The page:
The proportion of guideline recommended antidepressant prescriptions rose from 55.6% in the time period before the guideline to 72.1% in the period after the guideline (Table). The biggest increase was seen for fluoxetine (14.9%). Prescriptions of antidepressants not recommended by the guideline sank from 44.4% to 28.0%. The Figure shows relative prescription frequencies of guideline recommended antidepressants (dots) with 95% confidence intervals and by regression model (lines) by calendar year. Before the S3 guideline was published the proportion of guideline recommended prescriptions rose by 1.6 percentage points every year, and by 2.7% percentage points every year after it had been published (P<0.05).
The analyzed health insurance fund data showed a rise in first prescriptions. The proportion of guideline recommended antidepressants increased after the guideline had been published. This trend also existed before the guideline, but the increase after publication reached significance. Overall it should be considered that contraindications or comorbidities may be an obstacle to the prescription of SSRIs; a completely guideline conform prescribing practice is therefore not expected for any point in time (particularly relevant comorbidities were, however, excluded from our analysis).
The safety concerns regarding suicidal ideation and behavior after antidepressant medication in minors published by the health authorities of several countries since October 2003 triggered a temporary fall in prescriptions of all antidepressants (2). Compared with the numbers in 2008–2012, the absolute number of prescriptions of antidepressants to minors under observation almost doubled in 2014–2018, with the proportion of guideline recommended antidepressants increasing from 55.6% to 72.1%.
Possible alternative explanation models for the bigger increase in guideline conform antidepressants in 2014–2018 that might be discussed are:
Groundbreaking scientific publications and internationally published guidelines. SSRIs have been recommended as the medication of choice in children and adolescents for 20 years, and since 2005 this has been the case especially for fluoxetine (3);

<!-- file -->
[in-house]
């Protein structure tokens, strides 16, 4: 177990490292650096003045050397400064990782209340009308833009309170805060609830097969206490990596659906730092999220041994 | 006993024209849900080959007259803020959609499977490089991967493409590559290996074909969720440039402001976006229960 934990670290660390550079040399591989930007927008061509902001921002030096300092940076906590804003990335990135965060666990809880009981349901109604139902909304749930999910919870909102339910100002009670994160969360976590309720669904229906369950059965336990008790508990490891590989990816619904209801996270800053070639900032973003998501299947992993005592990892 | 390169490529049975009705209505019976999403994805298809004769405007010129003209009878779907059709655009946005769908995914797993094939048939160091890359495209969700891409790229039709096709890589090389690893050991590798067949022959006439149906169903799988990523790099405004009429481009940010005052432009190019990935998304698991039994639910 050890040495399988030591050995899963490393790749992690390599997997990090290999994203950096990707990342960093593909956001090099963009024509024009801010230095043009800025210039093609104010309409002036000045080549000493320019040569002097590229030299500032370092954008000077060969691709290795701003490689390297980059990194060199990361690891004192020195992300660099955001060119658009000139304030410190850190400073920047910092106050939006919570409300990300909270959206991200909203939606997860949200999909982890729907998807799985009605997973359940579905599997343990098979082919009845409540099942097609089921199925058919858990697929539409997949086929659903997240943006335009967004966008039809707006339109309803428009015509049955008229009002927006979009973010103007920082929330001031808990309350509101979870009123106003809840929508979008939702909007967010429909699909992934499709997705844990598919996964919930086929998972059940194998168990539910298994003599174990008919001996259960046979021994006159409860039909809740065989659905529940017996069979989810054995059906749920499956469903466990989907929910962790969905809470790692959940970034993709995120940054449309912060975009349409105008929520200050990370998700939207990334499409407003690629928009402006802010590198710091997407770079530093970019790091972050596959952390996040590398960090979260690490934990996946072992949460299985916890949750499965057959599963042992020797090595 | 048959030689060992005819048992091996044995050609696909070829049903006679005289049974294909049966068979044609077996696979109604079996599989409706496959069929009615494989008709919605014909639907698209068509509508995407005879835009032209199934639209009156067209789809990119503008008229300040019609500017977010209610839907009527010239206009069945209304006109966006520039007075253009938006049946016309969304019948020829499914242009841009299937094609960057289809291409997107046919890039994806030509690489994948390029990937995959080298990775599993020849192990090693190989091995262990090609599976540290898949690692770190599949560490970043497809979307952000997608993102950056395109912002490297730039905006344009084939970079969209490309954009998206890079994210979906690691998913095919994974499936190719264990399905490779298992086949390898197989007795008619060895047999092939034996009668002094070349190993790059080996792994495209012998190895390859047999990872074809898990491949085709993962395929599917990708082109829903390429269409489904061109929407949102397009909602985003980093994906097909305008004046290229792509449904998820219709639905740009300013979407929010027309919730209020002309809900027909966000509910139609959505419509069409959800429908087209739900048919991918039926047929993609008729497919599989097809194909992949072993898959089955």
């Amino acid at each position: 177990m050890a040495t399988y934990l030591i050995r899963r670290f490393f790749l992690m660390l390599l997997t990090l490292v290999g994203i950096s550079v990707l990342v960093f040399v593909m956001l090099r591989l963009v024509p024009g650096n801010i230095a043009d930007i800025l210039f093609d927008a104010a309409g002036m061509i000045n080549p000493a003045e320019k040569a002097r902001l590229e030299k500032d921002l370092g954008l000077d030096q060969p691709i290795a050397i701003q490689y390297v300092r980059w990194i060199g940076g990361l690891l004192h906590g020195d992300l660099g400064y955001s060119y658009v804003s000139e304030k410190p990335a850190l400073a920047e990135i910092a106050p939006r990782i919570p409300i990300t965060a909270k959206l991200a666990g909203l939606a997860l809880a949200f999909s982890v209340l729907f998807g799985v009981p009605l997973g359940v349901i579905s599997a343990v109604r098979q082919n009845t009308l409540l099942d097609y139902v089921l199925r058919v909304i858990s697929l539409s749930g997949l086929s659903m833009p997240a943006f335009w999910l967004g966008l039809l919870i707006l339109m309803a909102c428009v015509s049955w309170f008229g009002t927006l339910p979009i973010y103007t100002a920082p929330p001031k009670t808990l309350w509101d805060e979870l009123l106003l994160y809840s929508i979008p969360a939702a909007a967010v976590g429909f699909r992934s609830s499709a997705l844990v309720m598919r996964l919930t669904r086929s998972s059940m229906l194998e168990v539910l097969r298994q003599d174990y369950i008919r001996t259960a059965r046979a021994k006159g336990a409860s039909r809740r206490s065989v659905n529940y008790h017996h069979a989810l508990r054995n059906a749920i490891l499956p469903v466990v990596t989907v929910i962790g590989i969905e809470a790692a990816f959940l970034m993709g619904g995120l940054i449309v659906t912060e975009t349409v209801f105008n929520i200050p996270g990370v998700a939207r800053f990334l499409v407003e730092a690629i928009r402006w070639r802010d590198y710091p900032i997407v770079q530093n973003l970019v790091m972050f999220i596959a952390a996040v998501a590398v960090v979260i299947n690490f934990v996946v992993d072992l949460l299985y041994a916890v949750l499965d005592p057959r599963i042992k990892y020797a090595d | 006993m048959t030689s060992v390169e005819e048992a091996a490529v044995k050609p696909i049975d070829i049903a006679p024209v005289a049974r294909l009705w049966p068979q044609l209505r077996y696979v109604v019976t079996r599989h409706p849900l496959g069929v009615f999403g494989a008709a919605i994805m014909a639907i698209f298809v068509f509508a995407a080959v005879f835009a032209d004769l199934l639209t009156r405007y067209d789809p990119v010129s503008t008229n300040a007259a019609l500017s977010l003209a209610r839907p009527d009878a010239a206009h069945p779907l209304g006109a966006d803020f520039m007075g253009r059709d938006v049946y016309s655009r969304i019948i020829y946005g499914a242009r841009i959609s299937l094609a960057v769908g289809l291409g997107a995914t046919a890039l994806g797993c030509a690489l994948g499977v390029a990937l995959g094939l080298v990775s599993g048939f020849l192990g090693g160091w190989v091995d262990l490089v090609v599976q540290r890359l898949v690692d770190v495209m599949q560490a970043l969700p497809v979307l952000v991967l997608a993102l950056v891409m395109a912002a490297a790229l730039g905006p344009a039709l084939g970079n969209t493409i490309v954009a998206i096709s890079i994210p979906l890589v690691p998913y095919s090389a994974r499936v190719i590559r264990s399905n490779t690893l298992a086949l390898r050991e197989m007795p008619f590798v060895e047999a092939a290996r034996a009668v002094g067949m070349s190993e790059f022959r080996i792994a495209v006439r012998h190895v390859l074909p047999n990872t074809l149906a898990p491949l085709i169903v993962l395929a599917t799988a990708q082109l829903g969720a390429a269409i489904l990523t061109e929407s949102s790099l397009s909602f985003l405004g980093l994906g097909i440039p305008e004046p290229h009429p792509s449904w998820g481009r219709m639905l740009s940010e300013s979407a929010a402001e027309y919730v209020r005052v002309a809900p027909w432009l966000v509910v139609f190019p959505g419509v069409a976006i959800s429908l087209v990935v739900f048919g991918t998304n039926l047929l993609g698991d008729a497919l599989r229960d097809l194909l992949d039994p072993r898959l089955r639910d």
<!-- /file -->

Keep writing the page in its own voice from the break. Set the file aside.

The costs of antidepressants: as early as in 2009, treatment with a guideline recommended SSRI (average cost of all SSRIs: 0.49€/defined daily dose) was more economical than with a tricyclic antidepressant (average cost 0.50/defined daily dose) (4) (with the exception of escitalopram).
Licensing changes: fluoxetine was approved in 2006 for the treatment of moderate and severe depressive episodes in minors and to date remains the only licensed SSRI for this indication (2).
Supply shortages: for the relevant medications our research did not identify any supply shortages for the years 2009–2018 (5).
The crucial factors of influence for the prescription of SSRIs as the medication of choice pre-date both observation periods. The bigger increase in prescription numbers according to guideline recommendations could be explained with the publication of the S3 guideline.
Viola Obermeier*, Michael Frey*, Rüdiger von Kries, Gerd Schulte-Körne
The Institute of Social Paediatrics and Adolescent Medicine, The Division of Epidemiology, Ludwig-Maximilians-University Munich (Obermeier, von Kries)
Department of Child and Adolescent Psychiatry, Psychosomatics and Psychotherapy, Ludwig-Maximilians-University Munich, (Frey, Schulte-Körne),
*The two authors share first authorship.
Conflict of interest statement
The authors declare that no conflict of interest exists.
Manuscript received on 14 October 2020, revised version accepted on 18 January 2021.
Translated from the original German by Birte Twisselmann, PhD.
Cite this as
Obermeier V, Frey M, von Kries R, Schulte-Körne G: From recommendation to implementation—recommendations of the German Clinical Practice Guideline and choice of antidepressants for children and adolescents: analysis of data from the Barmer health insurance fund. Dtsch Arztebl Int 2021; 118: 215–6.